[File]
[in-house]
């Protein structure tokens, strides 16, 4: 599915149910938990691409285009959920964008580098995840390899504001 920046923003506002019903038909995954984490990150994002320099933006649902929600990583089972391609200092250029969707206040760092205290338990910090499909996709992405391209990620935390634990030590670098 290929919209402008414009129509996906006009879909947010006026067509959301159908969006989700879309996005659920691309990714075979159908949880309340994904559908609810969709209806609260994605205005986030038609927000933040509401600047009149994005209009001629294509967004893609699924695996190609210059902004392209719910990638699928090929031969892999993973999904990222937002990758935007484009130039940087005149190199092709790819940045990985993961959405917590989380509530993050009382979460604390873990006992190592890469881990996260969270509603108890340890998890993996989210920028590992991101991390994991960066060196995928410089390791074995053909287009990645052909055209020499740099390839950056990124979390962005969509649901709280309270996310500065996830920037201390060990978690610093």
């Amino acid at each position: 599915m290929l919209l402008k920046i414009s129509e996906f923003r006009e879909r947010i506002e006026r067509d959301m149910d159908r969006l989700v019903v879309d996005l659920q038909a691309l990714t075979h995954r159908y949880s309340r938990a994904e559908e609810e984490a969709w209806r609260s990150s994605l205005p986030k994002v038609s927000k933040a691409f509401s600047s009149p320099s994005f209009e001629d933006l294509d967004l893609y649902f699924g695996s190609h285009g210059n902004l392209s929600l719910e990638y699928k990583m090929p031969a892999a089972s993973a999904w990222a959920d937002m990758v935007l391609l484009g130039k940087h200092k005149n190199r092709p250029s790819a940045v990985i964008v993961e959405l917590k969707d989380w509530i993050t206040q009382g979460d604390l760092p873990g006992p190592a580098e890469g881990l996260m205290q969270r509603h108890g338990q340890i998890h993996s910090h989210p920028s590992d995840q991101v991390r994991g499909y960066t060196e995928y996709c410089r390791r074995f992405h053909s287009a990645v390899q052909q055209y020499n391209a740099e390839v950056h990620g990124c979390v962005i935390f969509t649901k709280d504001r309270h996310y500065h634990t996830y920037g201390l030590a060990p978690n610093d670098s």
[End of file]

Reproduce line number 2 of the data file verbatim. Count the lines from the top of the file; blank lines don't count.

């Protein structure tokens, strides 16, 4: 599915149910938990691409285009959920964008580098995840390899504001 920046923003506002019903038909995954984490990150994002320099933006649902929600990583089972391609200092250029969707206040760092205290338990910090499909996709992405391209990620935390634990030590670098 290929919209402008414009129509996906006009879909947010006026067509959301159908969006989700879309996005659920691309990714075979159908949880309340994904559908609810969709209806609260994605205005986030038609927000933040509401600047009149994005209009001629294509967004893609699924695996190609210059902004392209719910990638699928090929031969892999993973999904990222937002990758935007484009130039940087005149190199092709790819940045990985993961959405917590989380509530993050009382979460604390873990006992190592890469881990996260969270509603108890340890998890993996989210920028590992991101991390994991960066060196995928410089390791074995053909287009990645052909055209020499740099390839950056990124979390962005969509649901709280309270996310500065996830920037201390060990978690610093």